Conservative Treatment of Cavity

When we have a cavity, we need a filling.  It appears to be the most conservative treatment.  It will be shocking if you are told that filling is not the only solution.

Mr. Wang has an impacted wisdom tooth (Fig.1: #3, 3rd molar).  It causes a cavity in the neighboring tooth (#2, 2nd molar; <).  All we are going to do is to take out the wisdom tooth and at the same appointment to trim the top portion of the 2nd molar above the cavity (Fig.2: blue xx) and scoop the junk from the cavity.  No filling is necessary, since the back part of the 2nd molar is not so important for chewing.  Filling may pop out several years later.

Fig.3 is taken 1.5 years after treatment.  The patient is fine with daily life, although he has a little sensitivity when we do professional cleaning with a lot of cold water.  The shape of the cavity is still there (<), but the cavity appears not to grow big.  What we want Mr. Wang to do  is to use dental floss every day to clean the back surface of the 2nd molar (Fig.4: two circles and a string in between).  He promises to follow the instruction.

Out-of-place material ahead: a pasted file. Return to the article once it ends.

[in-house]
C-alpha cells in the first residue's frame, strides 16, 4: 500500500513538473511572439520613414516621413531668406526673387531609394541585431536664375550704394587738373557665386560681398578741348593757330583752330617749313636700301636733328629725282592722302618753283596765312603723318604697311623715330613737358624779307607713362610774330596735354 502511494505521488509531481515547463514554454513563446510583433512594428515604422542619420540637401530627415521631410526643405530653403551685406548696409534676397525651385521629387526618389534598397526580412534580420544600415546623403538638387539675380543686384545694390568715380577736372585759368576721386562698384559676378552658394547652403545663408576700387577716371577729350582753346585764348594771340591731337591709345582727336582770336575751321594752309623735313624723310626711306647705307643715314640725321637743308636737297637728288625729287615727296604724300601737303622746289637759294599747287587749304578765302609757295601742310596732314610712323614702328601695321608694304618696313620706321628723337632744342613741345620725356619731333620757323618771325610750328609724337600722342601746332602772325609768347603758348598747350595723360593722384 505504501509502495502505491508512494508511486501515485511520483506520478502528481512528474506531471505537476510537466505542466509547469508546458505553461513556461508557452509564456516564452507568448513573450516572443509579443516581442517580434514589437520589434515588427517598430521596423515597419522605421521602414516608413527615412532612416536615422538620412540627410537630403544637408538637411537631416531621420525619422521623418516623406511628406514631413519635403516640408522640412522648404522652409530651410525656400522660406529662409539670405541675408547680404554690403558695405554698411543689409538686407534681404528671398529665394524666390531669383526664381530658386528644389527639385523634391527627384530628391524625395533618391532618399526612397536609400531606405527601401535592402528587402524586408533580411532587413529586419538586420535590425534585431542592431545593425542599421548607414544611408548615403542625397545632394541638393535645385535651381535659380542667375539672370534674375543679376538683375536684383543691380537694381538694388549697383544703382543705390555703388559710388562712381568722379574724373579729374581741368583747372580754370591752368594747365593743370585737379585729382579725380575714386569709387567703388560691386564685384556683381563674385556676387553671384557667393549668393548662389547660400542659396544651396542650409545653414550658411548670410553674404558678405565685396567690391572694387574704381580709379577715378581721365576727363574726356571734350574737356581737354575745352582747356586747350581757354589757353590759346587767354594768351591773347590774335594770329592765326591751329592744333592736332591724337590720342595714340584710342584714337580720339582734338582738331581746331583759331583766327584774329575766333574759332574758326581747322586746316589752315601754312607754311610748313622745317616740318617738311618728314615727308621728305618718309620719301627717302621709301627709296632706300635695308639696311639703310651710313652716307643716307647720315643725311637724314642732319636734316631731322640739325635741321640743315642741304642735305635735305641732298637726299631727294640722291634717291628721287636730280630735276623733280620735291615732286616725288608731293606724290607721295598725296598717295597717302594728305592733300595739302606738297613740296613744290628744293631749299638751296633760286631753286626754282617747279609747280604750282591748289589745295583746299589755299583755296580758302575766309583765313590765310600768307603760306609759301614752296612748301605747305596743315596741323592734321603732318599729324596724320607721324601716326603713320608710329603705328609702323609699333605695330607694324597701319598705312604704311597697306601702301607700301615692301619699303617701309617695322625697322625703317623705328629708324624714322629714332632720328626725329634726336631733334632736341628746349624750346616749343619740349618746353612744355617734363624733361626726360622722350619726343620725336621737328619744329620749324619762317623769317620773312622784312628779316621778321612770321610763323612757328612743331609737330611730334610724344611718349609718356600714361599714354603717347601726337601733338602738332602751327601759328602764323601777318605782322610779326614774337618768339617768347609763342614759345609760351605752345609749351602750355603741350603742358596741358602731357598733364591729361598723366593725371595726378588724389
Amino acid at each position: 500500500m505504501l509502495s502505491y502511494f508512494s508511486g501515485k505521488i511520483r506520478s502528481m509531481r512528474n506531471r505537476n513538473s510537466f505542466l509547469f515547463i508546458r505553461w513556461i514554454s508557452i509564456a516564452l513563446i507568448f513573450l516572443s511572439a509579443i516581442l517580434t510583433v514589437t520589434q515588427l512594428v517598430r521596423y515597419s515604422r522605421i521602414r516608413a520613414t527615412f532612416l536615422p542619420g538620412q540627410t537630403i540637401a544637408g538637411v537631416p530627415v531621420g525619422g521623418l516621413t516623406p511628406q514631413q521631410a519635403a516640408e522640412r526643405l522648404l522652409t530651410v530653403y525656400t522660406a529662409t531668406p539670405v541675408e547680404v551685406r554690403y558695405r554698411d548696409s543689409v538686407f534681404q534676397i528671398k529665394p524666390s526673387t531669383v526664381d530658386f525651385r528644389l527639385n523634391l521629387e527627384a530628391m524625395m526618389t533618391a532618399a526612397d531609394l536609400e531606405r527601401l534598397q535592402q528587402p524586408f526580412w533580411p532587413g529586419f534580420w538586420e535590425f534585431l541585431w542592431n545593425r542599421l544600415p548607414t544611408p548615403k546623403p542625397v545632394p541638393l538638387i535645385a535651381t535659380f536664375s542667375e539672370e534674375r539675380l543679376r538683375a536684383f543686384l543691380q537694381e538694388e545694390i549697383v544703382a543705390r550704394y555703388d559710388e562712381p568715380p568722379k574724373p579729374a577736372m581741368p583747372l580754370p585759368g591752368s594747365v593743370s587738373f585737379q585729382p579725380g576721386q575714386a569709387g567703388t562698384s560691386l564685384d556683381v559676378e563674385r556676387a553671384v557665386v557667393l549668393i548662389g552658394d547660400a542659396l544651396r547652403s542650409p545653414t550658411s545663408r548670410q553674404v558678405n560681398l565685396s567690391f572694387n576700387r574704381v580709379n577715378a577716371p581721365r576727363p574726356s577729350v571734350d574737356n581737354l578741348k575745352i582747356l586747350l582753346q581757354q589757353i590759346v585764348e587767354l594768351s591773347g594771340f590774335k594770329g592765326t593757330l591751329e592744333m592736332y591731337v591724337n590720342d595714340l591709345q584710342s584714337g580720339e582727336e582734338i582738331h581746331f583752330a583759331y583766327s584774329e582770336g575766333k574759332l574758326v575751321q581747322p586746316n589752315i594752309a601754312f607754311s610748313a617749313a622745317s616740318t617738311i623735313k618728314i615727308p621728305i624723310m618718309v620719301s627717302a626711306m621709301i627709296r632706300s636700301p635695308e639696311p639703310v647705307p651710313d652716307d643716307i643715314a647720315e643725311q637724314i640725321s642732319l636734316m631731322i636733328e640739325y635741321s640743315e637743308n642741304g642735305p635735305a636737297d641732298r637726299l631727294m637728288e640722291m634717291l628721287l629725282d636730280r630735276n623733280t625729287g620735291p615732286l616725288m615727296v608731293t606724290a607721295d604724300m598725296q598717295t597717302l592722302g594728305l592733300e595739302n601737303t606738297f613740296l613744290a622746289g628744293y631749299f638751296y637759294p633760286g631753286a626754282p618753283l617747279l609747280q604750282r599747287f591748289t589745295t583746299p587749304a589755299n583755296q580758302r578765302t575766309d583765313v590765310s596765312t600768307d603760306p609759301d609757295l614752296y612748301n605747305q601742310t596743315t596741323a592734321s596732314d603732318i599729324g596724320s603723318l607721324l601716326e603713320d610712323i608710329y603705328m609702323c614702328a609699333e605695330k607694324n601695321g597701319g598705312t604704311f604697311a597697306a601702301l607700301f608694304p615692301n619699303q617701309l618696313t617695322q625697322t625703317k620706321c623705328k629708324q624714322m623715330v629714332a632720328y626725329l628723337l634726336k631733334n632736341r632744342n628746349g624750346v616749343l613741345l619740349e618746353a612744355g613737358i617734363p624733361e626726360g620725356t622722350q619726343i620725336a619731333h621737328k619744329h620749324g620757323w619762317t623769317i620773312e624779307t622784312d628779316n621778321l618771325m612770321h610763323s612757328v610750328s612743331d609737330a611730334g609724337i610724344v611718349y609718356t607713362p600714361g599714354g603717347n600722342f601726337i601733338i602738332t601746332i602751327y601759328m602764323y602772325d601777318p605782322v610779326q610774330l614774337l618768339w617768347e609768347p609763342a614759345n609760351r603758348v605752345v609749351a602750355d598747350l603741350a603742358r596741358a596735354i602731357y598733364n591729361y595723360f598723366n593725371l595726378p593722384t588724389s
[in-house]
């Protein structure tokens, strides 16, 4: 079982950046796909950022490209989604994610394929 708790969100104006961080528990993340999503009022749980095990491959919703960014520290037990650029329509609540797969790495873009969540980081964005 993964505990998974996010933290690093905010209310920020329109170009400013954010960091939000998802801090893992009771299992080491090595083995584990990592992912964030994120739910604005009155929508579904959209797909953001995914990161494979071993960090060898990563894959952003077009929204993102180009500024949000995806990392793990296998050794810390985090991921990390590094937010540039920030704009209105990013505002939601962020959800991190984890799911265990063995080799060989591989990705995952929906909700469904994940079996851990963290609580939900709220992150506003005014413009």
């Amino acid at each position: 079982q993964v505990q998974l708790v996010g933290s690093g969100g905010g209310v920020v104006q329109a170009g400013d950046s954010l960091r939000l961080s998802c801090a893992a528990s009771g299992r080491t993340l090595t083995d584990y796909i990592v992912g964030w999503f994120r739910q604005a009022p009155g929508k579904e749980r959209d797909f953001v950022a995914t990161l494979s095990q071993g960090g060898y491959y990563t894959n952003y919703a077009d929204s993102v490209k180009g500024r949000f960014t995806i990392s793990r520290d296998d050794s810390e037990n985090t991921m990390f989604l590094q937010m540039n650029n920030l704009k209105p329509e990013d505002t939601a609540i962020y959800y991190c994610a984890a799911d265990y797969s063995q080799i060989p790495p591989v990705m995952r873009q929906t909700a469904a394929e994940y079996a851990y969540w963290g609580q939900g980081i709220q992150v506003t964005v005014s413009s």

Fig.5 is taken 5 years after treatment.  The cavity appears to remain the same (<).  Mr. Wang does not feel sensitivity when we clean there.

Fig.6 space is originally reserved for Mr. Wang when he returns later on.  But he has moved out of town.  Before his family moves 6 years after treatment mentioned above, his wife reports that Mr. Wang does not even brush his teeth every day.

The story demonstrates that filling is in fact not the highlight (the most critical part) of cavity treatment.  Removing germs out of the cavity is!   If Mr. Wang were the most diligent (brush and floss crazily) and most conservative person in the world,  the only thing we need to do is just take out the wisdom tooth.  This changes the environment of cavity formation and progression.

Most of time, we need filling, because after germ removal, there is a big hole.  We cannot chew normally.  There is a cosmetic issue in the front.  As a matter of fact, the latter is also not so important sometimes.  Christina had two big cavities when she visited us six months ago (Fig.6 E, F).  The cavities may have existed for at least 4 years.  Since the cavities are not so deep and easy to clean because of position, treatment is not so urgent.  Now one of these front teeth is gone (F).  She was too scared of dental work to care about the appearance.  The bottom tooth (<) is in bad shape.  The root is exposed.  Since this does not bother her, we do not force to do treatment.

Xin Wei, DDS, PhD, MS 1st edition 06/22/2011, last revision 09/15/2012